To put things into perspective, here is a typical day-in-the-life for a newly arrived refugee family in Missoula: Dad has work at 6:00 am. He carpools each way with a coworker. Mom wakes up and helps her four kids – two old enough to be enrolled in school, two more still infants – get ready. The older two catch the bus to school, and then she walks with her babies to the nearest bus stop, usually no closer than a quarter-mile to head to daycare. The trip requires one transfer to the childcare facility, and then she hops on a third bus to get to her workplace. She does it all again after work. 

All told, this family spends 90-minutes or more traveling between essential stops when it could take 15 minutes in a private vehicle. And that’s just for one day’s necessities! During the winter, this voyage includes frigid temperatures and icy sidewalks. Come summertime, the walks are typically more pleasant, but waiting for the bus in smoky air or scalding afternoon heat takes a toll. 

Having a car is a huge lift off of families’ shoulders. And, just as critically, it affords them the freedom connect to their new home more deeply, through activities we all love like going to the park, visiting with friends, and getting to know their new community!

Soft Landing maintains a long waiting list of families who need a car. At any point in time, we have about 15 families whose lives would be meaningfully improved with more reliable transportation and the independence it affords. And that list is only growing as more and more people are resettled in Missoula. 

We’re turning to you, this generous and supportive community, for help! If you or anyone you know is looking for a way to make a difference for a refugee or immigrant neighbor in Missoula and also happens to have a car you’re looking to offload, please consider donating it to Soft Landing. We would be extraordinarily appreciative! 

Donated vehicles should be in good working condition. Many of the families we work with have limited funds for repairs. Once we learn of a new donor, we reference our waiting list and let the family know about the good news. They are always elated. 

Because of our non-profit status, Soft Landing cannot take ownership of the vehicle, which means we are unable to provide a donation receipt. We do help in the vehicle handoff as well as help the family/client navigate registration and insurance. Please reach out with any questions to Greta Bates at greta@softlandingmissoula.org.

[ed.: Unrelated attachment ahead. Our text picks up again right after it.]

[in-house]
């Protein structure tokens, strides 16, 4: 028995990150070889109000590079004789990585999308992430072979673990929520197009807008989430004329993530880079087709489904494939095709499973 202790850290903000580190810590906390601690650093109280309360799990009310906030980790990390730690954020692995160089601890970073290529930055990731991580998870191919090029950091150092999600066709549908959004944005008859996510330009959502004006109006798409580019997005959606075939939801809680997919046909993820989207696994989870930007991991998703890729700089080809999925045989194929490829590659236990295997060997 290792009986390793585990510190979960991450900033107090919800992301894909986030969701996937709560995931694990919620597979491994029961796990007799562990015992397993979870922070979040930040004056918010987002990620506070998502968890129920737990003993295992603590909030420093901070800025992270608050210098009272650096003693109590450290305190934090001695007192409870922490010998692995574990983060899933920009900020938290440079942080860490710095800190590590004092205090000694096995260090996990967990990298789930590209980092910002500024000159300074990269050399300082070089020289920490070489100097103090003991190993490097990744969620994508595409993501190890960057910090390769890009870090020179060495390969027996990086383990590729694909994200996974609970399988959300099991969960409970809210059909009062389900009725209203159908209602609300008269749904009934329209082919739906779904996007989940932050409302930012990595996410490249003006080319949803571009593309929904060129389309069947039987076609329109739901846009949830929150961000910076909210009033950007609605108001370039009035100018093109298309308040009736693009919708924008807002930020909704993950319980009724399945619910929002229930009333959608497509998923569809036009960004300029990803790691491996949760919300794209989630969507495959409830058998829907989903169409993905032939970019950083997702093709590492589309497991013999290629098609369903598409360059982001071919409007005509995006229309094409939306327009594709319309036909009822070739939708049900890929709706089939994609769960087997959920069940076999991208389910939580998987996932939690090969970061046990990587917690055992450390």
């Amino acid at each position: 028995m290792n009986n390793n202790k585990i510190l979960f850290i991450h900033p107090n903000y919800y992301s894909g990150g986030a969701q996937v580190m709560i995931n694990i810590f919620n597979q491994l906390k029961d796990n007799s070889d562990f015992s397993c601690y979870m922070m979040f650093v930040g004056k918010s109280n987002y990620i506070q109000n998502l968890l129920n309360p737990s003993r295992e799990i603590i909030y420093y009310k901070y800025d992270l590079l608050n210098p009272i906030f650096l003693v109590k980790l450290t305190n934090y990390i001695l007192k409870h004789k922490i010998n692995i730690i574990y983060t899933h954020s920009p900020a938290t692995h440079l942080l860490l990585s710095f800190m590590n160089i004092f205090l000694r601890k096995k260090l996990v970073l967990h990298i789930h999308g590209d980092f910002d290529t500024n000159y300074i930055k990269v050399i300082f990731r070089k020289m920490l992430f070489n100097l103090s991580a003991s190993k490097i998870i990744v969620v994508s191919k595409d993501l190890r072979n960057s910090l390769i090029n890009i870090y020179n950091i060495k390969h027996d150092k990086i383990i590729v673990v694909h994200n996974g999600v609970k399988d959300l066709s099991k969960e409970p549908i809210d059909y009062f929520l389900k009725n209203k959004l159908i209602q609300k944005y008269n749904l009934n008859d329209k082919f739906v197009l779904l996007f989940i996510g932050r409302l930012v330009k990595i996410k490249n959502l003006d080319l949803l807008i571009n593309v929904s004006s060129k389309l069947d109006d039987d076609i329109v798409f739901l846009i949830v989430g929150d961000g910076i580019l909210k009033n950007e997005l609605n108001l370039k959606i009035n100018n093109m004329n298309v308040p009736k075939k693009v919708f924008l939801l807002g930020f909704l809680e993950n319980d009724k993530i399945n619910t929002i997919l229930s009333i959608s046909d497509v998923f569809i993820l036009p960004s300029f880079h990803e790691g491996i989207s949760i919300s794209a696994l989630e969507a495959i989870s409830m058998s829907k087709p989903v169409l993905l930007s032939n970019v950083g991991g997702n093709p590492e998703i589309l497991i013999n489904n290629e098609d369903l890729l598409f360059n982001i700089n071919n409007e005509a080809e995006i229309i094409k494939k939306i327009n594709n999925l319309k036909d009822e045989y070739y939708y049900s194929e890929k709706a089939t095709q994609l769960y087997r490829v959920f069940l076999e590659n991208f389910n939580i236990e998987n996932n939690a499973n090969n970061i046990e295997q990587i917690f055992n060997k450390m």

World Refugee Day 2023: Our biggest and best yet!

Grill smoke wafts into the air at Fort Missoula, carrying the distinct smells of meats cooked over charcoal into every corner, the sure sign of a good summertime party. Colorful flags drape the pavilion’s brick pillars, and smaller versions dot the picnic tables. A steady drumbeat of music from Djebe Bara reverberates throughout the space, creating a pleasant backdrop to the persistent hum of conversation and laughter. Off in the distance, soccer players zip up and down the field, the bright hues of their jerseys a stark contrast to the earthy green of the turf and the blue sky above. There’s face-painting, a balloon animal station, and Sweet Peaks ice cream scoops doled out at warp speed. 

All this can only mean one thing: World Refugee Day in Missoula! 

Photo by Charles Molls [charlesmoll.com]

June 20th is a day designated internationally by the United Nations as World Refugee Day to honor the lives, experiences, strength, and resilience of refugees around the globe. Such a celebration helps to focus global attention, at least for one day, on the realities facing people who have been forcibly displaced from their homes, and to shine a light on their full personhood — including not only their pasts, but their present and future rights, needs, and dreams. 

Here in Missoula, we hosted an annual gathering – really, a big ole party – to bring refugees, immigrants, partners, volunteers, and other community members together to celebrate this experience. Our event this year took place on June 17th at Fort Missoula – and it was our biggest ever! Nearly 450 people turned out to support and uplift the refugee experience and honor the journey.